Intel TV Efforts Spiked by CEO Krzanich: Report
The three retail stores Intel is opening for the holiday season reportedly intended to host the coming-out party for Intel's ambitious Internet TV effort.
Instead, the Intel Experience Stores in New York City, Chicago and Venice, Calif., will show off notebooks, tablets, two-in-one systems and other devices powered by Intel technology.
The change comes after Intel CEO Brian Krzanich, who took over the top job from Paul Otellini in May, spiked the initiative, believing that the chip maker had more important priorities—such as pushing ahead with its mobile device plans—and could be distracted by the expensive TV program, according to a report in Reuters.
Intel's TV initiative was a two-year effort begun under Otellini, who was looking for ways for the company to diversify. The idea was to create an Intel-powered set-top box that would allow consumers to stream TV shows, on-demand content, live events and other services into their televisions and other devices via the Internet. The idea was to let users order and pay for whatever shows they wanted, without having to pay for content and channels they didn't want.
The strategy not only would have Intel branching out into an entirely new market, but it also would mean putting it into direct competition with established cable and satellite media companies like Dish, DirecTV and Time Warner Cable. There also are a range of other tech vendors—from Google to Apple to Sony—that are rumored to be mulling an Internet TV service.
Intel officials in early 2013 said they expected to have the service—called OnCue—up and running by the end of this year. The chip maker already was testing the service with thousands of Intel employees who were using it in their homes.
However, there were consistent reports that Intel was having trouble securing deals with TV programmers for contents, and the company reportedly was turning to Samsung (with its smart TVs) and Amazon (and its massive base of Internet users and growing Internet video capabilities) for help.
It also was a matter of money. According to sources cited by Reuters, Erik Huggers, a former British Broadcasting Corp. executive hired to head up the effort, had come close to completing deals with some TV programmers, but that up-front costs would have cost hundreds of millions of dollars, even if adoption of the OnCue service was slow.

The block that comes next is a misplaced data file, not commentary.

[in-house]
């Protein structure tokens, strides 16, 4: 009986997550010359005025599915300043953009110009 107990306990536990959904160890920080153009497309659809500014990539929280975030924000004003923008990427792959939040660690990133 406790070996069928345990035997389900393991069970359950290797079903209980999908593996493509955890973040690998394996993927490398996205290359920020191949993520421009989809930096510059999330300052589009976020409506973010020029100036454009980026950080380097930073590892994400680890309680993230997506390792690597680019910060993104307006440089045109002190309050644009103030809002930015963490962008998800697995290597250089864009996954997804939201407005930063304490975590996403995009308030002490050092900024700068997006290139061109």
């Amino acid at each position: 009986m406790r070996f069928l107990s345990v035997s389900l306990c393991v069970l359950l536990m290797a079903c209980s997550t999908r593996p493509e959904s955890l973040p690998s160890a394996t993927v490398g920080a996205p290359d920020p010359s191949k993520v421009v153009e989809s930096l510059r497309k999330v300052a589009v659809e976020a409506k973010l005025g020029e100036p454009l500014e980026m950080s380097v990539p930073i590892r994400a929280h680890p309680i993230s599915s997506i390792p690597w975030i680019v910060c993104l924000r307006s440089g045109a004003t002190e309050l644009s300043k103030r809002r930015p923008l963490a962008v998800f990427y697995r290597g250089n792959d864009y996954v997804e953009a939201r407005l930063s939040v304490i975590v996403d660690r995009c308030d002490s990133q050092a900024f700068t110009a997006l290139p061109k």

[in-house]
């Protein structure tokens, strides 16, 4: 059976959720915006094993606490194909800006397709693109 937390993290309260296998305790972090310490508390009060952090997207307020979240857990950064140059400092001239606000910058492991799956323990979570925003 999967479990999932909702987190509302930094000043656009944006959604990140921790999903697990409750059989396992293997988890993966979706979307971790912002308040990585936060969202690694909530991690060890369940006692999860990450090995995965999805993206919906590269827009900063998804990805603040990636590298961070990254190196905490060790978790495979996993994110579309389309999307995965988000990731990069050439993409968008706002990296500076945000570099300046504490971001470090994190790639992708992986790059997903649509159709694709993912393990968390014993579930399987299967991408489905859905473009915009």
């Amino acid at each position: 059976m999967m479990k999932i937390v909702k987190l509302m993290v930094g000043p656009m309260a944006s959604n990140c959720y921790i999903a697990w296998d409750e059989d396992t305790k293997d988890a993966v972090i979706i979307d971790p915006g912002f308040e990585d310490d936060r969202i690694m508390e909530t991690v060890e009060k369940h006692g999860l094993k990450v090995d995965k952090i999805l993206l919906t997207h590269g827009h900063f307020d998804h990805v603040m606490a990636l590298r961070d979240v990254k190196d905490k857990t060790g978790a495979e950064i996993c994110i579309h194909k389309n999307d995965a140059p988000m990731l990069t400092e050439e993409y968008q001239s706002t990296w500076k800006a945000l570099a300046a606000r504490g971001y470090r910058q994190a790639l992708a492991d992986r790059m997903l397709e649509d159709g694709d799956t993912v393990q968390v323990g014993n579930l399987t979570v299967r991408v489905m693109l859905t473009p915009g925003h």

Now Intel reportedly is negotiating with Verizon Communications to take over OnCue. In addition, reports surfaced this month that the chip maker is talking with Liberty Global, a London-based cable company with operations throughout Europe.
According to Reuters, at its height, Intel Media had about 300 employees and people who saw a prototype of the set-top box with its GUI were impressed, saying it was "far superior" to what is offered by cable and satellite TV companies.
Like most tech vendors with ties to the PC market, Intel has been hit hard by the decline in PC sales worldwide. The company is looking to extend its reach in several directions, with the mobile device space having the highest priority. Krzanich—who is scheduled to speak Nov. 21 at the company's annual investor meeting—has lamented Intel's slow response in delivering chips for smartphones and tablets, most of which run on chips designed by ARM and made by Samsung, Qualcomm and other manufacturers. Soon after taking over from Otellini, Krzanich said the company was ramping up its efforts in the space, and giving the development of its low-power Atom platform greater priority in the company's fabrication facilities.
He also quickly took a much more cautious approach to Intel's TV initiative, telling Reuters in an interview in June that the company would play to its strengths.
"We're experts in silicon, we're experts in mobility, in driving Moore's law," he said. "But we are not experts in the content industry, and we're being careful."